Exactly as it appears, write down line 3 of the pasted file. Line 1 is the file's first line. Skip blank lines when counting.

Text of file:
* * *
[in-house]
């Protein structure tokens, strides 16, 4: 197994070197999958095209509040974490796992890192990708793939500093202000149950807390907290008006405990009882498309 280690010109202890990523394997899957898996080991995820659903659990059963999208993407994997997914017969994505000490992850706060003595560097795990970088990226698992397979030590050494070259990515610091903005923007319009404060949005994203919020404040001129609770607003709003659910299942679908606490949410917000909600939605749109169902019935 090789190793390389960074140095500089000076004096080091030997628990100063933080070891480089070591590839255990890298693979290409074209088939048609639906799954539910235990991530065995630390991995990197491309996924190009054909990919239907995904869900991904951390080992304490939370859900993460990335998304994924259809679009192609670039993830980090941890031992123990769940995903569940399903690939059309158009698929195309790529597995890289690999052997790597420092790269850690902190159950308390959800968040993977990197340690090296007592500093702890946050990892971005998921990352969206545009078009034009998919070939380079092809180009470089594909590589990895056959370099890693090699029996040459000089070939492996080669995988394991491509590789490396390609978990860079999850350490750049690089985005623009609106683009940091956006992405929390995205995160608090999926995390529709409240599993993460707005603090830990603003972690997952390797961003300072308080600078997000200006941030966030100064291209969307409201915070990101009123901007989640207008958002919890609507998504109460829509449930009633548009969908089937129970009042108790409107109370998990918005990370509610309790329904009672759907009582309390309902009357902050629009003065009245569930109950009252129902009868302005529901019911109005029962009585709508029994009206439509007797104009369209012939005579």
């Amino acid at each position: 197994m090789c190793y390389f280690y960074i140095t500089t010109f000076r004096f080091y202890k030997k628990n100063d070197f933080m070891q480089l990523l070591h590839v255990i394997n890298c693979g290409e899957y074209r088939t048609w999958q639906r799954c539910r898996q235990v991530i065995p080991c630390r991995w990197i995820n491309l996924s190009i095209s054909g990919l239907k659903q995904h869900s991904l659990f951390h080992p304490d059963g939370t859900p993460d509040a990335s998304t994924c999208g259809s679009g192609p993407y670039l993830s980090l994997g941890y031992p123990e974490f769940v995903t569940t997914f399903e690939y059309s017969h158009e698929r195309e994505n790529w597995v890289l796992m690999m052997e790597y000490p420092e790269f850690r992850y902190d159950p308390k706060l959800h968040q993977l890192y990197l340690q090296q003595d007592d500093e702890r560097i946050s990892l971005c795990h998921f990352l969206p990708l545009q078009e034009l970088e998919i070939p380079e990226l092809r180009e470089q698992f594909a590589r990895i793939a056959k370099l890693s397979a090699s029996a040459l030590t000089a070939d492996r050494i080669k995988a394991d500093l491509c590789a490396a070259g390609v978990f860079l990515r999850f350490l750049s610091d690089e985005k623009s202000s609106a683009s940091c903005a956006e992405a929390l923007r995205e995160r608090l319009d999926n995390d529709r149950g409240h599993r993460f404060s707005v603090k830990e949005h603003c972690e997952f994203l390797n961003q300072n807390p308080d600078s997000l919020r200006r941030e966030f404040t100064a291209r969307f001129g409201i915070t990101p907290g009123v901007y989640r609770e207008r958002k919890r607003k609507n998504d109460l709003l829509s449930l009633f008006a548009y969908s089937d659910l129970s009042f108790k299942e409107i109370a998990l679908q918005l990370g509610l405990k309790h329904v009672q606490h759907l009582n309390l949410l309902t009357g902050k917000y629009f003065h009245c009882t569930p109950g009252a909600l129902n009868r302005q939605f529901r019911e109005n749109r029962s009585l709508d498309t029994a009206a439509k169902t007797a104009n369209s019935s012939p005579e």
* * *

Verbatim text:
């Amino acid at each position: 197994m090789c190793y390389f280690y960074i140095t500089t010109f000076r004096f080091y202890k030997k628990n100063d070197f933080m070891q480089l990523l070591h590839v255990i394997n890298c693979g290409e899957y074209r088939t048609w999958q639906r799954c539910r898996q235990v991530i065995p080991c630390r991995w990197i995820n491309l996924s190009i095209s054909g990919l239907k659903q995904h869900s991904l659990f951390h080992p304490d059963g939370t859900p993460d509040a990335s998304t994924c999208g259809s679009g192609p993407y670039l993830s980090l994997g941890y031992p123990e974490f769940v995903t569940t997914f399903e690939y059309s017969h158009e698929r195309e994505n790529w597995v890289l796992m690999m052997e790597y000490p420092e790269f850690r992850y902190d159950p308390k706060l959800h968040q993977l890192y990197l340690q090296q003595d007592d500093e702890r560097i946050s990892l971005c795990h998921f990352l969206p990708l545009q078009e034009l970088e998919i070939p380079e990226l092809r180009e470089q698992f594909a590589r990895i793939a056959k370099l890693s397979a090699s029996a040459l030590t000089a070939d492996r050494i080669k995988a394991d500093l491509c590789a490396a070259g390609v978990f860079l990515r999850f350490l750049s610091d690089e985005k623009s202000s609106a683009s940091c903005a956006e992405a929390l923007r995205e995160r608090l319009d999926n995390d529709r149950g409240h599993r993460f404060s707005v603090k830990e949005h603003c972690e997952f994203l390797n961003q300072n807390p308080d600078s997000l919020r200006r941030e966030f404040t100064a291209r969307f001129g409201i915070t990101p907290g009123v901007y989640r609770e207008r958002k919890r607003k609507n998504d109460l709003l829509s449930l009633f008006a548009y969908s089937d659910l129970s009042f108790k299942e409107i109370a998990l679908q918005l990370g509610l405990k309790h329904v009672q606490h759907l009582n309390l949410l309902t009357g902050k917000y629009f003065h009245c009882t569930p109950g009252a909600l129902n009868r302005q939605f529901r019911e109005n749109r029962s009585l709508d498309t029994a009206a439509k169902t007797a104009n369209s019935s012939p005579e």